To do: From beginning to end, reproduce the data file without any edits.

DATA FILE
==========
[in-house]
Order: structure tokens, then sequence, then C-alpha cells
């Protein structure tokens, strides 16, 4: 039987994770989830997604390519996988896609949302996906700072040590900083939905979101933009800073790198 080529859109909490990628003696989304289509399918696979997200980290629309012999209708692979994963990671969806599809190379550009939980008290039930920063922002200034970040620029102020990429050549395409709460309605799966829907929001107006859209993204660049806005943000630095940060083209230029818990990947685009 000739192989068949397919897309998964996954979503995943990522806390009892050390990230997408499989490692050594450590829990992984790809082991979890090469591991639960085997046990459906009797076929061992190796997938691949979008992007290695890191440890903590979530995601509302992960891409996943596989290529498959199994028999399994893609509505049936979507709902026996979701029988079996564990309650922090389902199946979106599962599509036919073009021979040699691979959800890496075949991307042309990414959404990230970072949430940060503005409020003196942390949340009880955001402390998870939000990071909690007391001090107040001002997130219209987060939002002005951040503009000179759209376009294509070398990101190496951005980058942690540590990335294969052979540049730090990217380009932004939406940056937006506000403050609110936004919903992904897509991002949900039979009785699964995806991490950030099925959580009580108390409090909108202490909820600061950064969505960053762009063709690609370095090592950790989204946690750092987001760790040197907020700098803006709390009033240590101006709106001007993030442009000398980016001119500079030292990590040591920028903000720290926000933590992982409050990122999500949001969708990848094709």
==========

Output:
[in-house]
Order: structure tokens, then sequence, then C-alpha cells
């Protein structure tokens, strides 16, 4: 039987994770989830997604390519996988896609949302996906700072040590900083939905979101933009800073790198 080529859109909490990628003696989304289509399918696979997200980290629309012999209708692979994963990671969806599809190379550009939980008290039930920063922002200034970040620029102020990429050549395409709460309605799966829907929001107006859209993204660049806005943000630095940060083209230029818990990947685009 000739192989068949397919897309998964996954979503995943990522806390009892050390990230997408499989490692050594450590829990992984790809082991979890090469591991639960085997046990459906009797076929061992190796997938691949979008992007290695890191440890903590979530995601509302992960891409996943596989290529498959199994028999399994893609509505049936979507709902026996979701029988079996564990309650922090389902199946979106599962599509036919073009021979040699691979959800890496075949991307042309990414959404990230970072949430940060503005409020003196942390949340009880955001402390998870939000990071909690007391001090107040001002997130219209987060939002002005951040503009000179759209376009294509070398990101190496951005980058942690540590990335294969052979540049730090990217380009932004939406940056937006506000403050609110936004919903992904897509991002949900039979009785699964995806991490950030099925959580009580108390409090909108202490909820600061950064969505960053762009063709690609370095090592950790989204946690750092987001760790040197907020700098803006709390009033240590101006709106001007993030442009000398980016001119500079030292990590040591920028903000720290926000933590992982409050990122999500949001969708990848094709």